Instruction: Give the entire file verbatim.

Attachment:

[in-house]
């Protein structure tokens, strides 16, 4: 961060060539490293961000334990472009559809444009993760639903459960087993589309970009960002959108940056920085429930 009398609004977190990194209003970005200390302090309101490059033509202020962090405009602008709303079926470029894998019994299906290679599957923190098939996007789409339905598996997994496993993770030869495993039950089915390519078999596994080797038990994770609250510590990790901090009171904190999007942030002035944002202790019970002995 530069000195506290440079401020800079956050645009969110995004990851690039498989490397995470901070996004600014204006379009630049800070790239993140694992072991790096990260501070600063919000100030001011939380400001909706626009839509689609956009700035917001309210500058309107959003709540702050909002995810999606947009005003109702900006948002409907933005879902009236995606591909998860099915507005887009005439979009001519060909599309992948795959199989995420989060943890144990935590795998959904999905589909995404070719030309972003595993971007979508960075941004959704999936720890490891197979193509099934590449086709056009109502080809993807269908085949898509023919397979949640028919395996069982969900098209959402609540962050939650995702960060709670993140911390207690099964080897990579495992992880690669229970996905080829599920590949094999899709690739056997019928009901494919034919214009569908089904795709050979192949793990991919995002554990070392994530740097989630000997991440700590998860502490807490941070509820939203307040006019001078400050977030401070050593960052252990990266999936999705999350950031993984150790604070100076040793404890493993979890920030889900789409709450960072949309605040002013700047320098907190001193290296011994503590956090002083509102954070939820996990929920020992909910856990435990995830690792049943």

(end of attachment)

[in-house]
């Protein structure tokens, strides 16, 4: 961060060539490293961000334990472009559809444009993760639903459960087993589309970009960002959108940056920085429930 009398609004977190990194209003970005200390302090309101490059033509202020962090405009602008709303079926470029894998019994299906290679599957923190098939996007789409339905598996997994496993993770030869495993039950089915390519078999596994080797038990994770609250510590990790901090009171904190999007942030002035944002202790019970002995 530069000195506290440079401020800079956050645009969110995004990851690039498989490397995470901070996004600014204006379009630049800070790239993140694992072991790096990260501070600063919000100030001011939380400001909706626009839509689609956009700035917001309210500058309107959003709540702050909002995810999606947009005003109702900006948002409907933005879902009236995606591909998860099915507005887009005439979009001519060909599309992948795959199989995420989060943890144990935590795998959904999905589909995404070719030309972003595993971007979508960075941004959704999936720890490891197979193509099934590449086709056009109502080809993807269908085949898509023919397979949640028919395996069982969900098209959402609540962050939650995702960060709670993140911390207690099964080897990579495992992880690669229970996905080829599920590949094999899709690739056997019928009901494919034919214009569908089904795709050979192949793990991919995002554990070392994530740097989630000997991440700590998860502490807490941070509820939203307040006019001078400050977030401070050593960052252990990266999936999705999350950031993984150790604070100076040793404890493993979890920030889900789409709450960072949309605040002013700047320098907190001193290296011994503590956090002083509102954070939820996990929920020992909910856990435990995830690792049943």